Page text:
We are living in the most connected era, daily looking into people’s lives across the country from our cell phone or computer screen, yet we can’t seem to find a true, close friend in our own community. We have our “tried and true” circles, those two or three friends we grew up with or met along the way, but when it comes to meeting new friends, it’s as hard as finding a love connection.

A Cornell study shows we have more connections on social media than in real life. So who do you have to lean on, help you in your darkest hours or go to the movies with on a Tuesday night? Who do you share a secret with? Cry on their shoulder? Laugh at a funny joke?

Matthew Brashears, a Cornell University sociologist, surveyed more than 2,000 adults and found that from 1985 to 2010, the number of close friends dropped. This was seven years ago—how bad is it now? Many people count their “friends” on Facebook but when pushed, admit they are really not friends, only social media conquests.

This article is not intended to pit social media friends against real life—face to face—sitting at the dinner table with you friendships. I personally have both and completely enjoy each for their own value. I am simply addressing a topic which comes up often and offering some tips on how to cultivate a new relationship in the event you are longing to connect with someone in person.

First and foremost, it takes work. Here’s how you can get started.

Find People With Common Interests

Yes, these suggestions will sound like dating tips, but they are remarkably similar. Just as you must have a connection with a love interest, you need something who clicks as a friend. You will have a better chance of getting along if you enjoy a few of the same interests.

Start out cautiously, however. “Me too!” and “OMG, I do that too!” and “So do I!” doesn’t mean you are destined for a long term friendship. A friend of mine described it perfectly. He said, sometimes when you start off on fire, you fizzle out just as quickly. So true. Gradual disclosure and trust are a much better and safer option.

If you want to meet new people, stick to it. Make an effort and set a goal of meeting someone new each week. Find events to attend, RSVP to opportunities you may otherwise overlook, smile at people at the grocery store (not to be confused with flirt with people—but if you are single, feel free to do that too). Keep your eyes open for occasions to get out of your comfort zone.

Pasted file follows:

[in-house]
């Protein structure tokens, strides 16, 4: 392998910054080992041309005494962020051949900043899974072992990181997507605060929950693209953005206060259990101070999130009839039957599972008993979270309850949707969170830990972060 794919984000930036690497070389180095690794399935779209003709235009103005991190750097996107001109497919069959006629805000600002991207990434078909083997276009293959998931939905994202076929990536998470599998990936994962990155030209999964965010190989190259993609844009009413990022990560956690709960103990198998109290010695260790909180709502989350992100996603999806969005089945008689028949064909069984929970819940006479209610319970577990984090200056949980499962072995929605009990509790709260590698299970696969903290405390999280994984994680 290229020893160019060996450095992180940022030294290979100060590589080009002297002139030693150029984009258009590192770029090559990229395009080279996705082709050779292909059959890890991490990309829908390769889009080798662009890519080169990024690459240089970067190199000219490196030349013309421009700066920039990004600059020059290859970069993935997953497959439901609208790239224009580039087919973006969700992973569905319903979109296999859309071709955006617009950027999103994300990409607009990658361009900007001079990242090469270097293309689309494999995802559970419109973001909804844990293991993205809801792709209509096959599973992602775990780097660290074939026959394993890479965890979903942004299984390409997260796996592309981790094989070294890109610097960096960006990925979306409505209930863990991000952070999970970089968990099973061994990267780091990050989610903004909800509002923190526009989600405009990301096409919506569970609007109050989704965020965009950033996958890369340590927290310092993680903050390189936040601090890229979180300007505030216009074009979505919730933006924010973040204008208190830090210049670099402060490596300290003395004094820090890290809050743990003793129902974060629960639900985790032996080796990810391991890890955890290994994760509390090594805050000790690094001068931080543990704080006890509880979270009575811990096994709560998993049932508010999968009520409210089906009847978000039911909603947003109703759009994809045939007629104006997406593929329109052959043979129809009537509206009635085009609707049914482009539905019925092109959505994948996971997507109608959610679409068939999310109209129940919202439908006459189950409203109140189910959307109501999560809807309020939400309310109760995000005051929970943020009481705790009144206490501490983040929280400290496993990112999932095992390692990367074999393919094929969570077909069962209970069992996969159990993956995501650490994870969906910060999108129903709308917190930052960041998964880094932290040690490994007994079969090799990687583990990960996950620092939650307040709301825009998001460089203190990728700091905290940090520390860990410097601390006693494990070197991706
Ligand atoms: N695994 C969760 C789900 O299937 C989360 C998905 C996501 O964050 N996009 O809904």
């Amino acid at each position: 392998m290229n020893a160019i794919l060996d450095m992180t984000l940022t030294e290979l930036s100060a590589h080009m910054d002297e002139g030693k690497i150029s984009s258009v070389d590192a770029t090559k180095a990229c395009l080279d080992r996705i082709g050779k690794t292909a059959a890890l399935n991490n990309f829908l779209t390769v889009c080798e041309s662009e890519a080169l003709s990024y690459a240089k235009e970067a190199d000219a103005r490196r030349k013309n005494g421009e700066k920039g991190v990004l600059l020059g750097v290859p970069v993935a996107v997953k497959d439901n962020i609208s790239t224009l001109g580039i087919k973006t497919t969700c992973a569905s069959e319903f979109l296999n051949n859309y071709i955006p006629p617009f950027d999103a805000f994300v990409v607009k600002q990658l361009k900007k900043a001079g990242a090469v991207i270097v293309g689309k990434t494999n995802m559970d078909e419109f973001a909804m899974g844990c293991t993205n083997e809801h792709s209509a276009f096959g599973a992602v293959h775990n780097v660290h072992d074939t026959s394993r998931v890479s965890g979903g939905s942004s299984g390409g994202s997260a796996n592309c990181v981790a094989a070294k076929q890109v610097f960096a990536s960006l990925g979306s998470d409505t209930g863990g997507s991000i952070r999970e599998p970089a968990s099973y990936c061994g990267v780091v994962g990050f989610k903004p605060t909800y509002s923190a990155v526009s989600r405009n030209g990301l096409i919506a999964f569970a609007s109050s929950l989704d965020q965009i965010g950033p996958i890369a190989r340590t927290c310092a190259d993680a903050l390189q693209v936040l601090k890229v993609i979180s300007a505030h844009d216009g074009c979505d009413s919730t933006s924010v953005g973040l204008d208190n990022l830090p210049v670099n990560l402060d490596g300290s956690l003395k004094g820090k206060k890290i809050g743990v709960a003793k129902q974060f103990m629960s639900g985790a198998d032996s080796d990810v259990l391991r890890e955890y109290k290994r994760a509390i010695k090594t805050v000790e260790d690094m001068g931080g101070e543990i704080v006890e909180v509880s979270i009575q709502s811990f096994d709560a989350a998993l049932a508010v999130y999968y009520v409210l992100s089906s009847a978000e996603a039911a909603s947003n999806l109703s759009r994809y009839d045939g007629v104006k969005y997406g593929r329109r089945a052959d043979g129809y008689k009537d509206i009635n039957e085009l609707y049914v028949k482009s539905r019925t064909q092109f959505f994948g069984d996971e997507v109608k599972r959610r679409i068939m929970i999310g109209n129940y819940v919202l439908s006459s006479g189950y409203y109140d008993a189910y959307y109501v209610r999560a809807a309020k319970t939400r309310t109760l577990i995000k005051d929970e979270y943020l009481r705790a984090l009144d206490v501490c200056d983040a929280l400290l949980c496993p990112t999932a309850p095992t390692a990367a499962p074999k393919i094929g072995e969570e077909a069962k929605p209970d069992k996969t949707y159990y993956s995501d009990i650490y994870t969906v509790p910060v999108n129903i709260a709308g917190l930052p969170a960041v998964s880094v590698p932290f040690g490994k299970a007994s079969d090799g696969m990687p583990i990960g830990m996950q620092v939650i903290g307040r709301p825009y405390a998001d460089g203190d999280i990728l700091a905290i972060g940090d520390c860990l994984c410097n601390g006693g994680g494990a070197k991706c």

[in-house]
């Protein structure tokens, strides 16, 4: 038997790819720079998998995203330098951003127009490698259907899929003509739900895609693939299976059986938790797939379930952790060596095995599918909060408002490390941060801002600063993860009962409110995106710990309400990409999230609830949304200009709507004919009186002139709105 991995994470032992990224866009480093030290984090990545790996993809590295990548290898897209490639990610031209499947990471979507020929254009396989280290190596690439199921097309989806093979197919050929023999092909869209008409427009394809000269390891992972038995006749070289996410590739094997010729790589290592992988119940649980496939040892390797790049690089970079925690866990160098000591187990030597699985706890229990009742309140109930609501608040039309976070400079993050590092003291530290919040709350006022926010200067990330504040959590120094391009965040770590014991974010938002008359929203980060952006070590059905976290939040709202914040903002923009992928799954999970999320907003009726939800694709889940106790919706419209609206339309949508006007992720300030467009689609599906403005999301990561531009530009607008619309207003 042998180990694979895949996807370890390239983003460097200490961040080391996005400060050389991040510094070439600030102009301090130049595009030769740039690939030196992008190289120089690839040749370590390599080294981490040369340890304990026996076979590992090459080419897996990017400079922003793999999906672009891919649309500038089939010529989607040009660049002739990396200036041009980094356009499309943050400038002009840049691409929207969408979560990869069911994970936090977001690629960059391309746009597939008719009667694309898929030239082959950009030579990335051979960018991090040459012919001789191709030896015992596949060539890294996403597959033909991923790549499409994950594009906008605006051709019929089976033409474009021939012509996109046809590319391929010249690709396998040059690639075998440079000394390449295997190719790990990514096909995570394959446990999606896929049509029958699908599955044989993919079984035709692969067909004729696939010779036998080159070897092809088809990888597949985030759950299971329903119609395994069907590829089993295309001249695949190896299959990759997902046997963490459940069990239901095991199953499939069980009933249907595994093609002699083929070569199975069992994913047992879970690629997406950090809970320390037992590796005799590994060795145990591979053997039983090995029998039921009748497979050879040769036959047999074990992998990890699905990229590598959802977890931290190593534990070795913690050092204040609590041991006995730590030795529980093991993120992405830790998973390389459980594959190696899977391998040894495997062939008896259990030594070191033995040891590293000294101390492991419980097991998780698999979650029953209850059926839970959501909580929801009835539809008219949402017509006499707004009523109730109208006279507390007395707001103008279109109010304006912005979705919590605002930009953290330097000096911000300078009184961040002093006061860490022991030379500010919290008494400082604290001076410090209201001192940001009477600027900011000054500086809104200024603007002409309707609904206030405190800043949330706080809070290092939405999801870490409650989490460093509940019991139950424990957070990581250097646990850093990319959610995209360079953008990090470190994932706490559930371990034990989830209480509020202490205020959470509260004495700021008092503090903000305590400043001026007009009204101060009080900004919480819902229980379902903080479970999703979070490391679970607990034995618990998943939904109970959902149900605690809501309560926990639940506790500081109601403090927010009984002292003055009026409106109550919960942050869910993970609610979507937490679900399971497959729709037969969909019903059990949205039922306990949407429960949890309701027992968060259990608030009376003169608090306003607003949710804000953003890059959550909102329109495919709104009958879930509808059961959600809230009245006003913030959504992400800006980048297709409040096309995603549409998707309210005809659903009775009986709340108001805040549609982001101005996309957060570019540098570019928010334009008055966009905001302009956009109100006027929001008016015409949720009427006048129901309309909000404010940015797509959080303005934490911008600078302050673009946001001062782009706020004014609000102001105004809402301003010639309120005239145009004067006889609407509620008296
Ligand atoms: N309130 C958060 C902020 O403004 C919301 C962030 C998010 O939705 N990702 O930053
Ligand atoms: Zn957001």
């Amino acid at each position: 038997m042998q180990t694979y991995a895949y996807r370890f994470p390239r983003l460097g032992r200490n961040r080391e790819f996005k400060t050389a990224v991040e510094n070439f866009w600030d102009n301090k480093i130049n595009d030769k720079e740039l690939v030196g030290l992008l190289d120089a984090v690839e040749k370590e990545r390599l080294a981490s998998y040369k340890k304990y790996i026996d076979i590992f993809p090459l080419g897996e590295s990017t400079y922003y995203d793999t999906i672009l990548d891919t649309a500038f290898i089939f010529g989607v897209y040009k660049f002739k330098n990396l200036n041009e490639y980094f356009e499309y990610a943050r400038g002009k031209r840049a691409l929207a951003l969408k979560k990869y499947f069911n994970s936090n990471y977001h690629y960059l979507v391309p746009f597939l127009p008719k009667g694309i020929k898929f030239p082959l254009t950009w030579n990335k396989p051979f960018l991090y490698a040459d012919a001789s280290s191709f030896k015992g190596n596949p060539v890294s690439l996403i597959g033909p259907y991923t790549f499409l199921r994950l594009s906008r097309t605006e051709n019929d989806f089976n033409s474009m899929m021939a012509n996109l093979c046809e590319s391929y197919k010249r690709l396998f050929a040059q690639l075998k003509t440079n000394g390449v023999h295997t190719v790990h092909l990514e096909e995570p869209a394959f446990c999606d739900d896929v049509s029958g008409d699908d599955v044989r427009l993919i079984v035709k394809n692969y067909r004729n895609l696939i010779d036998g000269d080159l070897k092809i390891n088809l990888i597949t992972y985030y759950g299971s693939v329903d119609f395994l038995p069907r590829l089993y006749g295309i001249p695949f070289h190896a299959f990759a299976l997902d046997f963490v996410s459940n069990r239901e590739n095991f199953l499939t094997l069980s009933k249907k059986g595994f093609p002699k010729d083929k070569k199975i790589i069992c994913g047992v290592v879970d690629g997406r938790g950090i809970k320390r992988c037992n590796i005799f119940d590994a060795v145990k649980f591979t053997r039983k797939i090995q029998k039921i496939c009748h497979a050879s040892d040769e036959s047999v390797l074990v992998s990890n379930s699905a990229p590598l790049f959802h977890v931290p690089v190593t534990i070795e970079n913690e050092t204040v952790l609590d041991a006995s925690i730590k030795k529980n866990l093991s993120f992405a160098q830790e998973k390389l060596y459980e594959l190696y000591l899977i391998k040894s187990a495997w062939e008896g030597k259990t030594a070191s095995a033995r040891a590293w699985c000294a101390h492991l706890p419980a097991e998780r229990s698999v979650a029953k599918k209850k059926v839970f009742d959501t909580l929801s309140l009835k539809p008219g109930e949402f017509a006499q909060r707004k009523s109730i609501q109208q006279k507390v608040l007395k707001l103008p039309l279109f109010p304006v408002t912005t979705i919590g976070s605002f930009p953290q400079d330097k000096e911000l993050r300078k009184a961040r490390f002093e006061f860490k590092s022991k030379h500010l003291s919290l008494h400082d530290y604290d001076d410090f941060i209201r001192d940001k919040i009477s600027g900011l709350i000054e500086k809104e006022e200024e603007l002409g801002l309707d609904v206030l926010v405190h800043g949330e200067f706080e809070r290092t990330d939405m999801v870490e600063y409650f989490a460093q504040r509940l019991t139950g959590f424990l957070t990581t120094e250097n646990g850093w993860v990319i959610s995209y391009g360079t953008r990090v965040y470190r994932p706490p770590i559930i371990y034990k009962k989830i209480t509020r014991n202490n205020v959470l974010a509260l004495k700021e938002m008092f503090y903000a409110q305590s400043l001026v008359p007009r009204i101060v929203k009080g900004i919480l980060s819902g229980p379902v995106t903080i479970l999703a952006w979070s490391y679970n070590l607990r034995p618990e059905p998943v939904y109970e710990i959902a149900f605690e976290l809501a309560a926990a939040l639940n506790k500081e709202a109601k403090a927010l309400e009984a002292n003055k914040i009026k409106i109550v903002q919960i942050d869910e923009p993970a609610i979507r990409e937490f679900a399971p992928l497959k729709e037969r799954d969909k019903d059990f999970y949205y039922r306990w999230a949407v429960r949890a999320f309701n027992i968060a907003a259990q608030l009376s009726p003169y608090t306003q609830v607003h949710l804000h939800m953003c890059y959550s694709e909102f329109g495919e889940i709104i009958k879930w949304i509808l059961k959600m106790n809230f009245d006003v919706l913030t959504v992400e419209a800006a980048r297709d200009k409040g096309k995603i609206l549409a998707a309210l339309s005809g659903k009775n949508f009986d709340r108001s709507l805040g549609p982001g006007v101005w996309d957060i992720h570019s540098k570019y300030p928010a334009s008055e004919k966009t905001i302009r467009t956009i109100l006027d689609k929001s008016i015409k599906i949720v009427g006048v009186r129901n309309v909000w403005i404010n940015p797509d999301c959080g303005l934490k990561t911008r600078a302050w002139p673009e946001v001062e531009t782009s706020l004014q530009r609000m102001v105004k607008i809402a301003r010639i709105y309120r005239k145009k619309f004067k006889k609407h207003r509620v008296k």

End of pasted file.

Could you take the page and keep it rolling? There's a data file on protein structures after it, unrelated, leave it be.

You can be sure you won’t meet anyone new sitting in your pajamas, reading How to Win Friends and Influence People for the fourth time. Routinely attend workshops, classes or a monthly supper club where people will get to know you and you will naturally build a bond.

It’s your job to be interesting. Not fake or overly gregarious, but at least well versed in what is going on in the world. Unfortunately, what is happening in the news lately is uncivil and volatile and not something you want to build a conversation around as a regular topic. It’s up to you to be relatable and responsive to others. When you put people at ease, they are more willing to drop their own guard and give you a chance. Smile genuinely, ask thoughtful questions and follow up. It might not be an instant friendship kismet but over time you can determine if you are a friendship-fit.

Speak Positively About Others

When you speak highly of others, people will remember you as confident and warm. Avoid building a relationship around gossip or drama. Make a habit of finding the good in other people and sharing it often. You will come across as someone others will want to spend time around. Negative people are seldom looked upon as assets to the group.

For more of Diane’s etiquette tips, you may enjoy reading How to Deal with Friends’ Political Rants on Social Media. You can also visit Diane’s blog, connect with her here on HuffPost, “like” The Protocol School of Texas on Facebook, and follow her on Pinterest, Instagram and Twitter. Buy her new book, Modern Etiquette for a Better Life.

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